I must admit that there have been many times in my life as a Muslim that I have not adhered to this criterion, so this is more a reminder for myself than anyone else. I do hope that my words, despite their opposing nature, will stay true to this. While I am not too familiar with The Honesty Policy members, I do know Br. Adam personally, though we are not close. I remember when he visited here in Malaysia to give a conference, and I was allowed the privilege of escorting him around Kuala Lumpur. We talked on a number of issues related to dawah and our backgrounds. From what I know of Adam, he is a sincere and passionate brother willing to give his intellectual talents for the faith. His academic background is similar to my own — Philosophy — despite the fact that we emphasize different methods in the discipline; he towards a more synthetic approach, whereas I more deconstructive. His is about reconciling differences, whereas mine is more about destroying opposing ideologies. One is constructive, the other destructive. Where the former builds, the latter takes apart; a thorn in the side, as it were. Adam then should be fully expecting what I’m about to write, though I hope he does not become frustrated with my approach. Where destruction occurs, the chance to rebuild is always there, so such criticism should not be viewed in an entirely negative light.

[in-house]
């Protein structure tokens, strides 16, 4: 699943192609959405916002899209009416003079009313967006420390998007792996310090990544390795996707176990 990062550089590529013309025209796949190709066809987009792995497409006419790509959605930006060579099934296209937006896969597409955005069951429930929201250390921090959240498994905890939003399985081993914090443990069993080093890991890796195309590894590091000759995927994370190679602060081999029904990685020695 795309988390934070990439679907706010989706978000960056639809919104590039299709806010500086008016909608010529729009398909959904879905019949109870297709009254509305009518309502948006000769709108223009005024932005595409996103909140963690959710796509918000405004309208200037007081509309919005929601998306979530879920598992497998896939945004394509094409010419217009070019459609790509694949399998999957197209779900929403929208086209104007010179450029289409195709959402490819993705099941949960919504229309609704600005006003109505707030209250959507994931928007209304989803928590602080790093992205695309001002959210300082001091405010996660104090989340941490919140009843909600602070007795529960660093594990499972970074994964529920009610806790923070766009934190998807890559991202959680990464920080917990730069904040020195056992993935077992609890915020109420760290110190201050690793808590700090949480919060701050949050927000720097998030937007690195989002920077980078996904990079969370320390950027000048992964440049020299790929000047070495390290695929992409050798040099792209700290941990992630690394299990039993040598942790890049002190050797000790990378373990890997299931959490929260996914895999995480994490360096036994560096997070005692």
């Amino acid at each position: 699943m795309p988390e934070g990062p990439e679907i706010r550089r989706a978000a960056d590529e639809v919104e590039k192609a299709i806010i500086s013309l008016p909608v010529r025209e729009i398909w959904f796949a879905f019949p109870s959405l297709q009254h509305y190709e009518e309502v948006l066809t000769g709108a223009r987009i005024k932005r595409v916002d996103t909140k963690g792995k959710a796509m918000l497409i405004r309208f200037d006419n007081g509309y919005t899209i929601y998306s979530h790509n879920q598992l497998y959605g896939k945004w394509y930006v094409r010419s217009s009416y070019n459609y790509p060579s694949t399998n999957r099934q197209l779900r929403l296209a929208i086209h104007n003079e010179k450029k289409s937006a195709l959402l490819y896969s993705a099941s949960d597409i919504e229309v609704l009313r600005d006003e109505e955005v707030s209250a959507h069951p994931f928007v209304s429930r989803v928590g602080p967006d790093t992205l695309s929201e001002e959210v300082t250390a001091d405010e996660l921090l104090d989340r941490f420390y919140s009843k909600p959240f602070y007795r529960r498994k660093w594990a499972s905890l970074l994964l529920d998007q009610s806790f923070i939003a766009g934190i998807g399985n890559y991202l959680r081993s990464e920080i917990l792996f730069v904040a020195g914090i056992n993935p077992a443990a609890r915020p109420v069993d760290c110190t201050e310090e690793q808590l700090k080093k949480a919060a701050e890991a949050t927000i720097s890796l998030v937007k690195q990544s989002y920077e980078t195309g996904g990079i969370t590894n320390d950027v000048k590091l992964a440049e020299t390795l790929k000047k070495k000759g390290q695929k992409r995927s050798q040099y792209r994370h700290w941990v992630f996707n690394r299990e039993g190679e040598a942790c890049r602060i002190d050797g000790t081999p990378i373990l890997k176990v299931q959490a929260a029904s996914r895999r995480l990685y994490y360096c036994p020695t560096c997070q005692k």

Adam and I at ISTAC, Kuala Lumpur

Adam and I at ISTAC, Kuala Lumpur

Read the rest of this entry »